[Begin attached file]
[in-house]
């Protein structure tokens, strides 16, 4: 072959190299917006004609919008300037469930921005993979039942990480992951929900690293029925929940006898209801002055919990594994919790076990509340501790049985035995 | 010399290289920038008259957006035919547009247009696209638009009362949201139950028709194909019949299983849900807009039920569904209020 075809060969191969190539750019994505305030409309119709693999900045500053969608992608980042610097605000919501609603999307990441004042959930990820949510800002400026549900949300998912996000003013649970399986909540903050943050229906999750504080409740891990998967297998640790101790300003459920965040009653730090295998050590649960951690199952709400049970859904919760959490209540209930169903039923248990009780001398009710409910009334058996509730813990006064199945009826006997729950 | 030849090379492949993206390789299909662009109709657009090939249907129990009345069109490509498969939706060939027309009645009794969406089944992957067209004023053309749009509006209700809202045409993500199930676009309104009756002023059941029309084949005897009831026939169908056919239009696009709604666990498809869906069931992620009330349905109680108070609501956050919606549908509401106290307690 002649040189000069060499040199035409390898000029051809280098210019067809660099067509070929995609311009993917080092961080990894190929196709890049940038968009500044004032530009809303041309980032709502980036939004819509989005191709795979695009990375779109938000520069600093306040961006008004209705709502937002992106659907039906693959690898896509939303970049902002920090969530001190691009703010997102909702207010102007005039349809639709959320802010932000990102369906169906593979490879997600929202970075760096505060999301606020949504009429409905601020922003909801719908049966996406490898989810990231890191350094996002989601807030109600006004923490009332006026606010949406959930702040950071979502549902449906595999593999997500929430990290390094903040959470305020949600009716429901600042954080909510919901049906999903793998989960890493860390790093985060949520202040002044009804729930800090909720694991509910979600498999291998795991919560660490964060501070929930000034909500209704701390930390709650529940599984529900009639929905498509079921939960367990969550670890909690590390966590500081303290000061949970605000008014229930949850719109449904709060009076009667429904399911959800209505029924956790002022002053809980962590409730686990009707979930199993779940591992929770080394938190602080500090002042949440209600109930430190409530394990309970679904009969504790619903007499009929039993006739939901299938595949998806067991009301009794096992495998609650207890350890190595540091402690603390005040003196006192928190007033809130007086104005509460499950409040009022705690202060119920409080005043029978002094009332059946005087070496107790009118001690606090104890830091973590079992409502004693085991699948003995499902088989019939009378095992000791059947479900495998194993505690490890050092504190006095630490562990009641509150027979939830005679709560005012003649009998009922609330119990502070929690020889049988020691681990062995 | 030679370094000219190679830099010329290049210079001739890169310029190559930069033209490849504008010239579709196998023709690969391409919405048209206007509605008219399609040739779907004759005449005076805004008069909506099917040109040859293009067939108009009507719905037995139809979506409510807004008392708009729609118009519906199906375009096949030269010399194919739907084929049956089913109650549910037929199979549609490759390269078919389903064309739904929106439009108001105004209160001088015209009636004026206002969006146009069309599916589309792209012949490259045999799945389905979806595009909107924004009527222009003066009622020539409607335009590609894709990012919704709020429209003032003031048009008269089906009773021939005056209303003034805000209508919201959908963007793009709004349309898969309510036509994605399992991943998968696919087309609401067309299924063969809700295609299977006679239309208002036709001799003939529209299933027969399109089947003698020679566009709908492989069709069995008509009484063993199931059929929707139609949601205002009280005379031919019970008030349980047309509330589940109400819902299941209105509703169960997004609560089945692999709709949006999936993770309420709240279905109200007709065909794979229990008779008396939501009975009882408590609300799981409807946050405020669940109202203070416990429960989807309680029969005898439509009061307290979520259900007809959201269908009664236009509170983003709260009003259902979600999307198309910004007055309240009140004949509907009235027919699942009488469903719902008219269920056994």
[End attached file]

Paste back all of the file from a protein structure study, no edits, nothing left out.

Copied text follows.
[in-house]
């Protein structure tokens, strides 16, 4: 072959190299917006004609919008300037469930921005993979039942990480992951929900690293029925929940006898209801002055919990594994919790076990509340501790049985035995 | 010399290289920038008259957006035919547009247009696209638009009362949201139950028709194909019949299983849900807009039920569904209020 075809060969191969190539750019994505305030409309119709693999900045500053969608992608980042610097605000919501609603999307990441004042959930990820949510800002400026549900949300998912996000003013649970399986909540903050943050229906999750504080409740891990998967297998640790101790300003459920965040009653730090295998050590649960951690199952709400049970859904919760959490209540209930169903039923248990009780001398009710409910009334058996509730813990006064199945009826006997729950 | 030849090379492949993206390789299909662009109709657009090939249907129990009345069109490509498969939706060939027309009645009794969406089944992957067209004023053309749009509006209700809202045409993500199930676009309104009756002023059941029309084949005897009831026939169908056919239009696009709604666990498809869906069931992620009330349905109680108070609501956050919606549908509401106290307690 002649040189000069060499040199035409390898000029051809280098210019067809660099067509070929995609311009993917080092961080990894190929196709890049940038968009500044004032530009809303041309980032709502980036939004819509989005191709795979695009990375779109938000520069600093306040961006008004209705709502937002992106659907039906693959690898896509939303970049902002920090969530001190691009703010997102909702207010102007005039349809639709959320802010932000990102369906169906593979490879997600929202970075760096505060999301606020949504009429409905601020922003909801719908049966996406490898989810990231890191350094996002989601807030109600006004923490009332006026606010949406959930702040950071979502549902449906595999593999997500929430990290390094903040959470305020949600009716429901600042954080909510919901049906999903793998989960890493860390790093985060949520202040002044009804729930800090909720694991509910979600498999291998795991919560660490964060501070929930000034909500209704701390930390709650529940599984529900009639929905498509079921939960367990969550670890909690590390966590500081303290000061949970605000008014229930949850719109449904709060009076009667429904399911959800209505029924956790002022002053809980962590409730686990009707979930199993779940591992929770080394938190602080500090002042949440209600109930430190409530394990309970679904009969504790619903007499009929039993006739939901299938595949998806067991009301009794096992495998609650207890350890190595540091402690603390005040003196006192928190007033809130007086104005509460499950409040009022705690202060119920409080005043029978002094009332059946005087070496107790009118001690606090104890830091973590079992409502004693085991699948003995499902088989019939009378095992000791059947479900495998194993505690490890050092504190006095630490562990009641509150027979939830005679709560005012003649009998009922609330119990502070929690020889049988020691681990062995 | 030679370094000219190679830099010329290049210079001739890169310029190559930069033209490849504008010239579709196998023709690969391409919405048209206007509605008219399609040739779907004759005449005076805004008069909506099917040109040859293009067939108009009507719905037995139809979506409510807004008392708009729609118009519906199906375009096949030269010399194919739907084929049956089913109650549910037929199979549609490759390269078919389903064309739904929106439009108001105004209160001088015209009636004026206002969006146009069309599916589309792209012949490259045999799945389905979806595009909107924004009527222009003066009622020539409607335009590609894709990012919704709020429209003032003031048009008269089906009773021939005056209303003034805000209508919201959908963007793009709004349309898969309510036509994605399992991943998968696919087309609401067309299924063969809700295609299977006679239309208002036709001799003939529209299933027969399109089947003698020679566009709908492989069709069995008509009484063993199931059929929707139609949601205002009280005379031919019970008030349980047309509330589940109400819902299941209105509703169960997004609560089945692999709709949006999936993770309420709240279905109200007709065909794979229990008779008396939501009975009882408590609300799981409807946050405020669940109202203070416990429960989807309680029969005898439509009061307290979520259900007809959201269908009664236009509170983003709260009003259902979600999307198309910004007055309240009140004949509907009235027919699942009488469903719902008219269920056994």